Who’s to Blame – Motorists or Bicyclists?
Bicycle accidents aren’t all that uncommon. In 2018, 857 bicyclists were killed in traffic accidents. Thousands more sustained injuries – big and small. Why are accidents happening and who’s to blame?
In truth, bicycle riders or motorists can be responsible for causing an auto accident in Waco. Another third party – such as a pedestrian, product manufacturer, or government agency – might also be at fault. It’s also possible that more than one party – including cyclists and motorists – contribute to a crash.
When you drive a car in Waco, you have a responsibility to do so safely. You have to use caution and navigate your vehicle in a way that doesn’t put others at risk. This duty of care isn’t just owed to occupants of other cars on the road. You also have to be mindful of bicyclists, pedestrians, and anyone else who might happen to be traveling alongside you.
Not all drivers engage in safe driving practices. Many engage in behaviors that significantly increase the risk of an accident. Motorists might be at fault for a bike accident if they:
- Fail to leave an adequate amount of space between their vehicle and a bike when passing
- Failing to yield the right of way to bicyclists
- Driving too fast under the circumstances
- Driving while distracted by their phone, passengers, or other things
- Driving while fatigued or under the influence of drugs or alcohol, or
- Drive too aggressively when approaching and passing through intersections.
If the driver of a motor vehicle in Waco does any of these things and causes an accident, they might be financially liable for resulting harm.
Bicyclists can also be responsible for causing accidents in which they’re involved. Bicyclists might be allocated fault for an accident or their injuries if they:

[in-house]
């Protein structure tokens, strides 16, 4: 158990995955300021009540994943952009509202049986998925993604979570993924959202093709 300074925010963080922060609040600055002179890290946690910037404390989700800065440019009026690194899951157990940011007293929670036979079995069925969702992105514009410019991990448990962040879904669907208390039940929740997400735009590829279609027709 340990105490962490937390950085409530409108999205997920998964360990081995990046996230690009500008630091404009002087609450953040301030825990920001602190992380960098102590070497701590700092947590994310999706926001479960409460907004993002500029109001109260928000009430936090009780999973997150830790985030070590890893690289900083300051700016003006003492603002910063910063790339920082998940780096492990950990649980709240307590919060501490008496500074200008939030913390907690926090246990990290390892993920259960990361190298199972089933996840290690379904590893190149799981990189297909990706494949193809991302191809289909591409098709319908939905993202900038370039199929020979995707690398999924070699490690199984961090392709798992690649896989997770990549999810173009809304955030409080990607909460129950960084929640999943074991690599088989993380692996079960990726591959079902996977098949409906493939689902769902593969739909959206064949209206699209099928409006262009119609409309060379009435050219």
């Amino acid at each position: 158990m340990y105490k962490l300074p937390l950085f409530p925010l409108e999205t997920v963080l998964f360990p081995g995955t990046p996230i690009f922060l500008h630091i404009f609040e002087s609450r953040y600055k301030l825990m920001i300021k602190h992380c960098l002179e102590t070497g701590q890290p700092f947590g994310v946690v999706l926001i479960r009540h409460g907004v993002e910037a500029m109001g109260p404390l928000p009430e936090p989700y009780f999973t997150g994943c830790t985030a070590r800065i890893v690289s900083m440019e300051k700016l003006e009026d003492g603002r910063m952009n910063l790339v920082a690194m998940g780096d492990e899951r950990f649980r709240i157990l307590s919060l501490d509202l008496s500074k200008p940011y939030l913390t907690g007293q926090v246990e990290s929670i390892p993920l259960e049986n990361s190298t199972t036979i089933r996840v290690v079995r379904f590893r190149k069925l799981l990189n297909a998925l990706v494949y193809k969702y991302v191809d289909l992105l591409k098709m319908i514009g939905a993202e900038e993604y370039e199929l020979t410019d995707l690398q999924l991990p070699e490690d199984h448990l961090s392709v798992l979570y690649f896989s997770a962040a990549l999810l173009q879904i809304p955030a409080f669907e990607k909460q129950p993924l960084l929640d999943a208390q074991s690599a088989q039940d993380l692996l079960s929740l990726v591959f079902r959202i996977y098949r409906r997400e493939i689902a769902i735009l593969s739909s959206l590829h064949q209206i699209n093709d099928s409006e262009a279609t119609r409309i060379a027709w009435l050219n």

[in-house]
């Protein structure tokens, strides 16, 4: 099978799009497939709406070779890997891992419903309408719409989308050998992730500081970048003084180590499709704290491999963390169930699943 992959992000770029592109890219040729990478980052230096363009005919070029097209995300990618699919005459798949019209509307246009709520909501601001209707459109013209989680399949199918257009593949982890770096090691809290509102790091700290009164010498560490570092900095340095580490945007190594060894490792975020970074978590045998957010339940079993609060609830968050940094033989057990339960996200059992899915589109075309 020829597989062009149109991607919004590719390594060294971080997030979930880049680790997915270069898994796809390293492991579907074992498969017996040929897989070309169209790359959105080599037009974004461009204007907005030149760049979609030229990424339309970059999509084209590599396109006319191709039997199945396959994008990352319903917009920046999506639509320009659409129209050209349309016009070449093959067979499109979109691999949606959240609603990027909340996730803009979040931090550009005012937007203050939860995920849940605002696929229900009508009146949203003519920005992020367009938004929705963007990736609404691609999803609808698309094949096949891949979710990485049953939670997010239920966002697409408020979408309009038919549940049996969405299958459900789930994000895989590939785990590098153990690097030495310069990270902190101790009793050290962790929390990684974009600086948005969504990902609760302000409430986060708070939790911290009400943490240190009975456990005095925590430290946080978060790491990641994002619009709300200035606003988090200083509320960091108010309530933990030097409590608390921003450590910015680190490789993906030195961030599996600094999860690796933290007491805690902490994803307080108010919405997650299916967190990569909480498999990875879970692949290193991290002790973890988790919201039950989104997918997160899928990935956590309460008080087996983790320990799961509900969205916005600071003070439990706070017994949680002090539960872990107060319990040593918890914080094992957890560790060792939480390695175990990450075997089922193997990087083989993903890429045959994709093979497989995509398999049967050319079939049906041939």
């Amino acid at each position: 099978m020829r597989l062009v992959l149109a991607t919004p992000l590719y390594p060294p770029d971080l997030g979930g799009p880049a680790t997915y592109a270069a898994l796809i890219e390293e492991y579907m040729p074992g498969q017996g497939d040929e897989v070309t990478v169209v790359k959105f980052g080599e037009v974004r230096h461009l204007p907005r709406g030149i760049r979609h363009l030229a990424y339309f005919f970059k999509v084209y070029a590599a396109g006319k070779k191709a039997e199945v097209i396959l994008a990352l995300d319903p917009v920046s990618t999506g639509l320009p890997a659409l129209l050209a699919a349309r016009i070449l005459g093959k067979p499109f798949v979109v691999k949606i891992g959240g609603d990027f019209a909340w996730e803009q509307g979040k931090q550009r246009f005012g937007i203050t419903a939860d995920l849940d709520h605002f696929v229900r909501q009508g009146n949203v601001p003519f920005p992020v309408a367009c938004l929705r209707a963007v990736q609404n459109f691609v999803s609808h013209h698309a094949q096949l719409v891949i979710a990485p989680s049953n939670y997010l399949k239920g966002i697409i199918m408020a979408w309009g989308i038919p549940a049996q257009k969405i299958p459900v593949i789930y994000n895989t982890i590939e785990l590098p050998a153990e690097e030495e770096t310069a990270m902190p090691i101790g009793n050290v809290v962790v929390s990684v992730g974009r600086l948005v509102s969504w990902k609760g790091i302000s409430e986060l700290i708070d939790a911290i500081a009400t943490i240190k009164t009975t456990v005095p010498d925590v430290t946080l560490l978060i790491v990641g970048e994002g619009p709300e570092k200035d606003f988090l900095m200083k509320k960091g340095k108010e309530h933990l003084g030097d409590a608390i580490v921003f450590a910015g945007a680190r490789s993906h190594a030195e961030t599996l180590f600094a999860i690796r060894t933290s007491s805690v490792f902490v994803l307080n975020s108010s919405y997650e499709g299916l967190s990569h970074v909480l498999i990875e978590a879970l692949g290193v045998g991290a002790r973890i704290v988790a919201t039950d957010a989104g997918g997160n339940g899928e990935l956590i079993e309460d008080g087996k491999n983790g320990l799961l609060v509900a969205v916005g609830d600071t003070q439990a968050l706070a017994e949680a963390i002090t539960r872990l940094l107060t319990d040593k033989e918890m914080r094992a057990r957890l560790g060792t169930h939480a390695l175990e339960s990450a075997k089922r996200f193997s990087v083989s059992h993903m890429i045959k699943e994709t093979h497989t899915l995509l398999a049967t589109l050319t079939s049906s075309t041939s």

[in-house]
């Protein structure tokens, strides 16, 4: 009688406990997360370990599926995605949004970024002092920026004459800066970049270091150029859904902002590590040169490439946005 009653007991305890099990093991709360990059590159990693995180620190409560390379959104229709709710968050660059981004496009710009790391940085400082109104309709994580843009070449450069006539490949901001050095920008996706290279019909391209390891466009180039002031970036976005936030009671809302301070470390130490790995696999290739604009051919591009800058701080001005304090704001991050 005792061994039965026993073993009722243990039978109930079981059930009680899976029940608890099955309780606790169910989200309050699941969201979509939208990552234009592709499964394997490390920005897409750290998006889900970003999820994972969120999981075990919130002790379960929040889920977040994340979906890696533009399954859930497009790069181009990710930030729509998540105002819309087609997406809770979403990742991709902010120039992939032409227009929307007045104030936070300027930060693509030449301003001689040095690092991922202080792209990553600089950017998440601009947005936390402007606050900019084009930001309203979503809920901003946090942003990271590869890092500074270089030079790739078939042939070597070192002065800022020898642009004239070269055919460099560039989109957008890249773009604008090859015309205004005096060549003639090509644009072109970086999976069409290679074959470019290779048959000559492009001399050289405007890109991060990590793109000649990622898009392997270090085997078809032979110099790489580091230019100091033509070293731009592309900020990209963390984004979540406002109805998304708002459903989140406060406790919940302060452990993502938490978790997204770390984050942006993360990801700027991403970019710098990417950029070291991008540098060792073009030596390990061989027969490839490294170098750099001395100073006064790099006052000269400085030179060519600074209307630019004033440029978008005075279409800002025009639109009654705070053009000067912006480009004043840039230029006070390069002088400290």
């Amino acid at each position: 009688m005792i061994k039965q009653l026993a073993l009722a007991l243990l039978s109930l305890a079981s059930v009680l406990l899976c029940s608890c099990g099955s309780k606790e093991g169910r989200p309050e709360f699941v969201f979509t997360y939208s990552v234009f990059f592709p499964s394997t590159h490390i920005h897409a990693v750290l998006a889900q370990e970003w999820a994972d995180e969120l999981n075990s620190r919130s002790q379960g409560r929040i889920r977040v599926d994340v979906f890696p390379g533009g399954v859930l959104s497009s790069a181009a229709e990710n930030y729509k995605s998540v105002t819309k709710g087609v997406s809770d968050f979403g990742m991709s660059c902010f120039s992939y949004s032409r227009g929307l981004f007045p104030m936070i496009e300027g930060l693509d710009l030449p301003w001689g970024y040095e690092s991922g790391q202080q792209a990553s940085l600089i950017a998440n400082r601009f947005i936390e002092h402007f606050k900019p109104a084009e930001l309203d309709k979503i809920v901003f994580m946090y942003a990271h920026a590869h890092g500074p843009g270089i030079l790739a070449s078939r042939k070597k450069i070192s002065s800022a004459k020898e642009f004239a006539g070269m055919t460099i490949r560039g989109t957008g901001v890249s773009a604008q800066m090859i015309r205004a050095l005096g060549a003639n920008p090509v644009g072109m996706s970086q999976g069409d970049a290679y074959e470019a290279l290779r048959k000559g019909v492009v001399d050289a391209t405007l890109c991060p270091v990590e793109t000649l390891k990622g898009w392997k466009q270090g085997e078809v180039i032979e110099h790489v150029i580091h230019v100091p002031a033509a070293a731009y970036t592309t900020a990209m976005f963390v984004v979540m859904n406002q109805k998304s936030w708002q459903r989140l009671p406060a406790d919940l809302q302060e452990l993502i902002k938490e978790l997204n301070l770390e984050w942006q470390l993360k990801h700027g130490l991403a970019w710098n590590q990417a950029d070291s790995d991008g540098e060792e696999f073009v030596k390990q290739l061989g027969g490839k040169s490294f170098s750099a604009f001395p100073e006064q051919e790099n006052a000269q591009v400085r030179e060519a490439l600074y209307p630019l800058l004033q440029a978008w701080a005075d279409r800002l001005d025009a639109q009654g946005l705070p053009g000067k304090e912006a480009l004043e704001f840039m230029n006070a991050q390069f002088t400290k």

- Ride against traffic
- Fail to have appropriate safety devices attached to their bikes
- Ignore or fail to follow traffic safety laws
- Cross through intersections against a red light or traffic signal
- Fail to yield the right of way to motorists and pedestrians, when appropriate
- Fail to wear a helmet, or
- Operate a bicycle while distracted, fatigued, or impaired.
When a bicyclist causes an accident, they might find that (a) their ability to recover compensation is compromised and (b) they’re on the hook for damages sustained by other parties.
What Are the Bike Laws in Waco, Anyway?
When bicyclists hit the road in Waco, they’re required to obey state and local traffic laws. Texas has specific laws that pertain to bicyclists. Notable requirements for bike riders include:
- Bicyclists have the rights and duties of other vehicle operators.
- Bicyclists must ride close to the curb and ride in the same direction as other vehicles.
- Bicyclists must have at least one hand on the handlebars.
- Bicyclists must use hand and arm signals to communicate with other motorists.
- Bicyclists can ride next to one another in the road, but only if they do not impede traffic.
- Bicycles must be outfitted with a white light on the front and a red light or reflector on the back if they’ll be used at night.
- Only one person may ride on a bicycle seat at one time.
- Bicyclists cannot attach a sled, toy vehicle, or roller skates to their bike.
Bicyclists who ignore or disobey these traffic laws can be considered negligent – and financially liable – if they get into an accident.
Texas Drivers Required to Move Over or Leave Space While Passing Bicyclists
Bicycle riders are safest when they have dedicated, protected bicycle lanes. When there’s a physical barrier between bicycles and vehicles, accidents are less likely to occur. Unfortunately, many cities – including Waco – weren’t designed with bicyclists in mind. The roads in Waco are designed to accommodate high-speed traffic and motorists. So, adding in protected bike lanes is tough.
The city came up with an alternative that’s designed to keep riders safe. Waco has an ordinance that protects “vulnerable road users.” Among other things, the law mandates that:
- Motorists have to change lanes to pass bicyclists, if possible
- Motorists must leave a cushion of at least three feet when passing vulnerable road users
- Commercial vehicles must leave a cushion of at least six feet when passing cyclists, and
- Motorists may not pull out in front of a cyclist or make a right-hand turn that would create a hazard.
The law also makes it a Class C misdemeanor to throw things at or otherwise harass cyclists.